Success Story

Success Story of Fazlur Rahman Khan
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Fazlur Rahman Khan

Father of Tubular Designs

Fazlur Rahman Khan (Bengali: ????? ????? ???, Fozlur Rôhman Khan) (3 April 1929 ? 27 March 1982) was a Bangladeshi-American structural engineer and architect, who initiated important structural systems for skyscrapers. Considered the "father of tubular designs" for high-rises, Khan was also a pioneer in computer-aided design (CAD). He was the designer of the Sears Tower, since renamed Willis Tower, the tallest building in the world from 1973 until 1998, and the 100-story John Hancock Center.


Khan, more than any other individual, ushered in a renaissance in skyscraper construction during the second half of the 20th century. He has been called the "Einstein of structural engineering" and the "Greatest Structural Engineer of the 20th Century" for his innovative use of structural systems that remain fundamental to modern skyscraper design and construction. In his honor, the Council on Tall Buildings and Urban Habitat established the Fazlur Khan Lifetime Achievement Medal, as one of their CTBUH Skyscraper Awards.


Although best known for skyscrapers, Khan was also an active designer of other kinds of structures, including the Hajj airport terminal, the McMath?Pierce solar telescope, and several stadium structures.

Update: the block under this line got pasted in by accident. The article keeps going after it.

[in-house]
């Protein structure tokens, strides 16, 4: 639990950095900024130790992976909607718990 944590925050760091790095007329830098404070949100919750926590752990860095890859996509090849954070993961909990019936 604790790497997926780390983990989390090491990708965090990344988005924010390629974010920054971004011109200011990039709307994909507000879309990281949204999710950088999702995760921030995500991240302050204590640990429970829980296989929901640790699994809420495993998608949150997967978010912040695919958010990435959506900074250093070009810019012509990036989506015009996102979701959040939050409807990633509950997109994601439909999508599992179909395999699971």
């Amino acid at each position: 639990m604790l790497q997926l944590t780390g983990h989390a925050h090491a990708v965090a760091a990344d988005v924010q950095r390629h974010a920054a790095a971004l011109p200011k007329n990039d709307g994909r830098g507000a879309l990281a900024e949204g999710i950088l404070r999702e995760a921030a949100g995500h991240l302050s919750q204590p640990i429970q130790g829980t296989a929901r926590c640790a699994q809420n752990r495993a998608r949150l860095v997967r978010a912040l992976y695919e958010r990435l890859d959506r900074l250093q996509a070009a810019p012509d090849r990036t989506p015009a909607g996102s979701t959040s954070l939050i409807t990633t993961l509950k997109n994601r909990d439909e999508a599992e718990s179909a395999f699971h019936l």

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Biography:

Fazlur Rahman Khan was born on 3 April 1929 in British-ruled India, later East Pakistan, which is now Bangladesh. He was brought up in the village of Bhandarikandii, in the Faridpur District near Dhaka. His father Abdur Rahman Khan was a high school mathematics teacher and textbook author. He eventually became the Director of Public Instruction in the region of Bengal and after retirement served as Principal of Jagannath College, Dhaka.


Khan attended Armanitola Government High School, in Dhaka. After that, he studied Civil Engineering in Bengal Engineering and Science University, Shibpur (present day Indian Institute of Engineering Science and Technology, Shibpur), and then received his Bachelor of Civil Engineering degree from Ahsanullah Engineering College, (now Bangladesh University of Engineering and Technology). He received a Fulbright Scholarship and a Pakistan government scholarship, which enabled him to travel to the United States in 1952. There he studied at the University of Illinois at Urbana?Champaign. In three years Khan earned two master's degrees ? one in structural engineering and one in theoretical and applied mechanics ? and a PhD in structural engineering with thesis titled Analytical study of relations among various design criteria for rectangular prestressed concrete beams. In 1967, he elected to become a United States citizen.